13. Reversi/Othello--extremely simplistic yet involves a lot of strategy. Games.yahoo.com/rv is where you can find play it online; you'd probably have to order off a special site if you wanted the boards/pieces.

    ps. . .if anyone plays reversi, either 5mins or 1min with 0 increment, I'd love to play you sometime :)

  14. My favorite card game to play is War (just kidding). I like to play spoons, where there's only 4 spoons in the middle and five players, and once two cards come up of the same value, everyone tries to grab a spoon. It's not intellectually challenging, but man it can be a great adrenaline rush.

    There's also a another card game where you move these pegs around a board after you've scroed. . .and when you score you count out "fifteen-two, fifteen-four, fifteen-eight, etc.". . .it's really fun I just can't remember the name of it :)

  15. I (and a lot of others) understand where you're coming from, both on motivating oneself and on school sucking. I hated HS by its end, and expected college to be intellectual ninja school shuriken.gif filled with people who want to push their minds to the furthest, a greenhouse where I'd meet d'Anconias and fall asleep discussing philosophical and scientific minutiae with men who were (or at the least wanted to be) of the highest mind.

    LOL!! hahah "intellectual ninja school" that was awesome. Hunter, you're my idol :D (I too shared your vision of college)

    Olex, I'm curious how "curving grades" amounts to judging them by some "predetermined standard." Unless the predetermined standard is that which sets the highest student score as 100%, I'm confused at what curving grades is.

    Nor do I see what's so bad about curving grades, assuming the class doesn't conspire before the test. It's my understanding that to curve the grades means to base them off of what the highest student scored. If no one is scoring well, then there is reason to suspect the teacher isn't doing her job. (p.s. I do consider it in the teacher's job to motivate her students. I have this loving philosophy teacher, who, at the start of the first class of the semester, gives a lecture for why one ought to take the class he's teaching)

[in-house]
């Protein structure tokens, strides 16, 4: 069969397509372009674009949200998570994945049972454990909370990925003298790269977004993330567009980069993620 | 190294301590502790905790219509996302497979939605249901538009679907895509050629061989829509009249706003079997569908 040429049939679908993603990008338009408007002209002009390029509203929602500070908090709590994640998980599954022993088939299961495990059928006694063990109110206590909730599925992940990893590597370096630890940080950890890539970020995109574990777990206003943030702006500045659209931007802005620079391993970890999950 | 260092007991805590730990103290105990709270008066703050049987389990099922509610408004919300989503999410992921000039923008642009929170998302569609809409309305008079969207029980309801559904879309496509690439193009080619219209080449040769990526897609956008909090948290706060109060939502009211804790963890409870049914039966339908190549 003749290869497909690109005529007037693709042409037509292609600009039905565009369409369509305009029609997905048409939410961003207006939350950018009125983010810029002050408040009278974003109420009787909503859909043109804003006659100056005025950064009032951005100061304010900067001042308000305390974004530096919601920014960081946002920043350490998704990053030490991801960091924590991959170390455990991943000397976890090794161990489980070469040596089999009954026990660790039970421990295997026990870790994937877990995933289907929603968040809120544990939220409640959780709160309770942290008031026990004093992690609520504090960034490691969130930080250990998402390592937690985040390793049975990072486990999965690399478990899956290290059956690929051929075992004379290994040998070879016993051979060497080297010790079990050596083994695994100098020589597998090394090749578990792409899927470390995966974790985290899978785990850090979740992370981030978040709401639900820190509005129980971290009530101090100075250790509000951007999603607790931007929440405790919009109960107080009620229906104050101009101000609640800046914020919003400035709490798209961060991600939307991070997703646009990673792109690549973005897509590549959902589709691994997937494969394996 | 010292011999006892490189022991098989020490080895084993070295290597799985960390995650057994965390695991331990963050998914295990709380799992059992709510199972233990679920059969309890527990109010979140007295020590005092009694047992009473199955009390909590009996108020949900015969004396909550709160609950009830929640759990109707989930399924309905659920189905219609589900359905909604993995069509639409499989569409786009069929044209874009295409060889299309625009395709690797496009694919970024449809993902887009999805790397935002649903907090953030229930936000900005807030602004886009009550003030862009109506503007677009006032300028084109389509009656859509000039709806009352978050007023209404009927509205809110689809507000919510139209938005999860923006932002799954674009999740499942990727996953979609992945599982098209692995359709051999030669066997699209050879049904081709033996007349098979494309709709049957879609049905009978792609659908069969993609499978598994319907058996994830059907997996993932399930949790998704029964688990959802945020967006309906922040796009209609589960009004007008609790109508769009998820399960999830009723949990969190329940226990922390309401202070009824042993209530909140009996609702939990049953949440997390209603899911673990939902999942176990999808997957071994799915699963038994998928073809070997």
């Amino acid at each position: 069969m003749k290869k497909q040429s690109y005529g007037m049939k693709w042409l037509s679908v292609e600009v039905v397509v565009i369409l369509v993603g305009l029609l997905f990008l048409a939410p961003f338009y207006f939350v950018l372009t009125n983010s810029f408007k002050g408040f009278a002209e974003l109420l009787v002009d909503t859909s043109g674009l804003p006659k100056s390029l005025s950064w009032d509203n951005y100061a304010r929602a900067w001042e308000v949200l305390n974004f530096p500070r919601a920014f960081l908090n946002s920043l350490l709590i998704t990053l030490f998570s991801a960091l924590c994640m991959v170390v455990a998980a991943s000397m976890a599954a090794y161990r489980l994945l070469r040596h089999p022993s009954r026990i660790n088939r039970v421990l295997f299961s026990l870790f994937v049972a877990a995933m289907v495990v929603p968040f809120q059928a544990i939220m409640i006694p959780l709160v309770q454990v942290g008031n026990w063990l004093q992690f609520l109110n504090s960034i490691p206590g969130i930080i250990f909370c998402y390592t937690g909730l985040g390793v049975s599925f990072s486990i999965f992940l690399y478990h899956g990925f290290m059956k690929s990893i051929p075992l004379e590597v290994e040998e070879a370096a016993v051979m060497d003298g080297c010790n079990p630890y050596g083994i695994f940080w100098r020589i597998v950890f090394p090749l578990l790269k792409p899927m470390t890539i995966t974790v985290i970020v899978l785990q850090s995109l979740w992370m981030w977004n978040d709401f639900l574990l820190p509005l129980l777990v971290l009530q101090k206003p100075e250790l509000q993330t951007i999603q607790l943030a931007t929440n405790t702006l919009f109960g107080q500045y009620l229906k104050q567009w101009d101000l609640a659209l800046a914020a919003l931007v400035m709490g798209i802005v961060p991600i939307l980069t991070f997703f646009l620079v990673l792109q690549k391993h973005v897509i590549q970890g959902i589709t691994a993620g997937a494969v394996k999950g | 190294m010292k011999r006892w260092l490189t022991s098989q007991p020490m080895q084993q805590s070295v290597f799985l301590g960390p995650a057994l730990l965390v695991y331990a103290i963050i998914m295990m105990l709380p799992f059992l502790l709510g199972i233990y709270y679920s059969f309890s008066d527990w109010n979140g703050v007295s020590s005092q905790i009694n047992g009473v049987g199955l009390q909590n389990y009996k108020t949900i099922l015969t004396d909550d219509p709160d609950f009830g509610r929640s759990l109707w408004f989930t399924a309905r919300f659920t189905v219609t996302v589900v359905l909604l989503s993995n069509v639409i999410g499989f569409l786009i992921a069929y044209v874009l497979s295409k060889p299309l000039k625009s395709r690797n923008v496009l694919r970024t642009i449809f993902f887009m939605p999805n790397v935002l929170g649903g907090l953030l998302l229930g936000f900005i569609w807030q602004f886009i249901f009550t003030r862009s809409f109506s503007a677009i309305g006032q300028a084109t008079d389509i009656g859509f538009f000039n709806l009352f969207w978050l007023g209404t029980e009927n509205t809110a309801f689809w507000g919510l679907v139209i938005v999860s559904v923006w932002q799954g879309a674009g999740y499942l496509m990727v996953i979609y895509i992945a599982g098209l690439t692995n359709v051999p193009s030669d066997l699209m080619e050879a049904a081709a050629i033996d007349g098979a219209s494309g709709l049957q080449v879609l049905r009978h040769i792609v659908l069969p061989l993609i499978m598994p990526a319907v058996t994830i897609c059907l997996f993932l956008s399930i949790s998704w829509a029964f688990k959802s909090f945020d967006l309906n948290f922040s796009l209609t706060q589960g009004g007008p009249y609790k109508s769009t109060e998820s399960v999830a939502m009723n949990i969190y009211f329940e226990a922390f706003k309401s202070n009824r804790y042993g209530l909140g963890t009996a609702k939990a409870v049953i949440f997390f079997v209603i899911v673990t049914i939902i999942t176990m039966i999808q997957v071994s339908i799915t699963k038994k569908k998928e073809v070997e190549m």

I got a 3.8 this semester, a whole point up from last semester :) ! I took fifteen credits, but man did I work my ass off--and even though some of my classes probably won't have direct relevance to my eventual job, I enjoyed finding correlations between the "useless" stuff I was studying and various philosophical principles.

  16. Yes David, the toxic waste example you gave was much more appropriate. That was just the illustration I was hoping to create. I thought using a "child" was better because the child had absolutely no way of rationally understanding what he was doing, but obviously it just made things more muddled.

    Its the same with vietnam. They strapped explosives to vets and had them walk toward our troops. Where is the value? The troops? The boy that will die anyway? No question here. Shoot the kid. It may be sad, but it saves lives.

    I remember hearing a talk given by Yaron Brook some years back about how it was necessary to shoot children during war-like situations simply because there was no better alternative. A man attending the lecture would not accept this, and kept rationalizing his position by trying to appeal to the emotions of Dr. Brook. "But how can you shoot a child!?" He would ask in a sympathetic and passionate voice.

    When he said that, I laughed. I pictured Bin Laden surrounding himself with babies while taking out America singlehandedly with an ozzi. --!We cannot kill Bin Laden, for he is surrounded by babies!-- as thousands upon thousands of Americans die.

    That man's response, however, was a great example of the pervasive altruistic mentality. I know that I, for one, will not die for the sake of ten babies :lol: